CHICAGO (Reuters) - Ruth’s Chris Steak House Inc. (RUTH.O) Chief Executive Craig Miller said on Monday he sees franchising as the key to helping the upscale restaurant chain open more than 100 restaurants internationally.
“When you license or franchise, you are not putting your own human capital or financial capital at risk,” Miller said at the Reuters Food Summit in Chicago. “It’s a way of taking advantage of where the window is in the marketplace.”
That window, Miller said, could take Ruth’s Chris steaks to Central America, the Middle East and East Asia in the next few years.
Ruth’s Chris recently signed a five-unit franchise deal with restaurateurs in Costa Rica, Panama and the Dominican Republic, and is in talks to open franchises in the Middle East, China and Japan, he said.
Ruth’s Chris, which abandoned its New Orleans headquarters for Heathrow, Florida, in the wake of the devastation left by Hurricane Katrina, plans to keep its menu — featuring prime U.S. beef — essentially intact overseas, Miller said.
The company’s expansion plans won’t be deterred by risk factors like bird flu and SARS, both of which hampered its Hong Kong and Taiwan locations in recent years, Miller added.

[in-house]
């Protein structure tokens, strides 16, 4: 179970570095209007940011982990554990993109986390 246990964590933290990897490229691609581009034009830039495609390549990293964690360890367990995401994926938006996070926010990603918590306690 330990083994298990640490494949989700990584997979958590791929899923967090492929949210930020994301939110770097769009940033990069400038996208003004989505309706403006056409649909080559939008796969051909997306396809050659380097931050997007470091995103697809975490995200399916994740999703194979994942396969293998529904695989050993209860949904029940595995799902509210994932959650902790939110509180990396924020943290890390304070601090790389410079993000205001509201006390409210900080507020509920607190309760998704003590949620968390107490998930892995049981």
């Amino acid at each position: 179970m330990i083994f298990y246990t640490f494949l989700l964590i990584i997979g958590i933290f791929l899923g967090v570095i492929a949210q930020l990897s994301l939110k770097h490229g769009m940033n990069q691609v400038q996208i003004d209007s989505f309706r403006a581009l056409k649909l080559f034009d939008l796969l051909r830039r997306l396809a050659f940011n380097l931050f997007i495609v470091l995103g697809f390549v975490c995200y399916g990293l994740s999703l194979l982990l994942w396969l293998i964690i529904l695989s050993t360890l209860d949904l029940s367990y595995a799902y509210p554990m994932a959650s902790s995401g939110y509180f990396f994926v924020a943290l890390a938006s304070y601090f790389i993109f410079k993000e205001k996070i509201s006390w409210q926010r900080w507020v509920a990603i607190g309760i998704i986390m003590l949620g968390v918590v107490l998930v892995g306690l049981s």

“It was a little bit like the 9/11 incident, this issue parachuting in on you,” Miller said. “All that can have an impact on consumer demand ... I don’t lose a lot of sleep over that because, to be honest with you, there’s not a lot we can do about it.”
In an interview with Reuters Television, Miller said if Congress raises the minimum wage, the company would likely hike its menu prices by 2 to 3.5 percent.
Ruth’s Chris’ menu is also vulnerable to the price of beef and corn, Miller added.
In the past year, food and restaurant companies have grappled with escalating corn prices, which have soared amid rising demand driven primarily by growing production of the corn-based fuel ethanol.
Ruth’s Chris typically uses cattle fattened with corn-rich diets for its high-quality beef.
“Some of the things on the horizon that might impact us — as you mentioned — (are) the price of corn, or price of beef,” Miller said. “Luckily we have hedged in beef this year (at) about 50 percent of our product. We have locked in prices, so that’s going to help us with any short-term swings or volatility in the market.”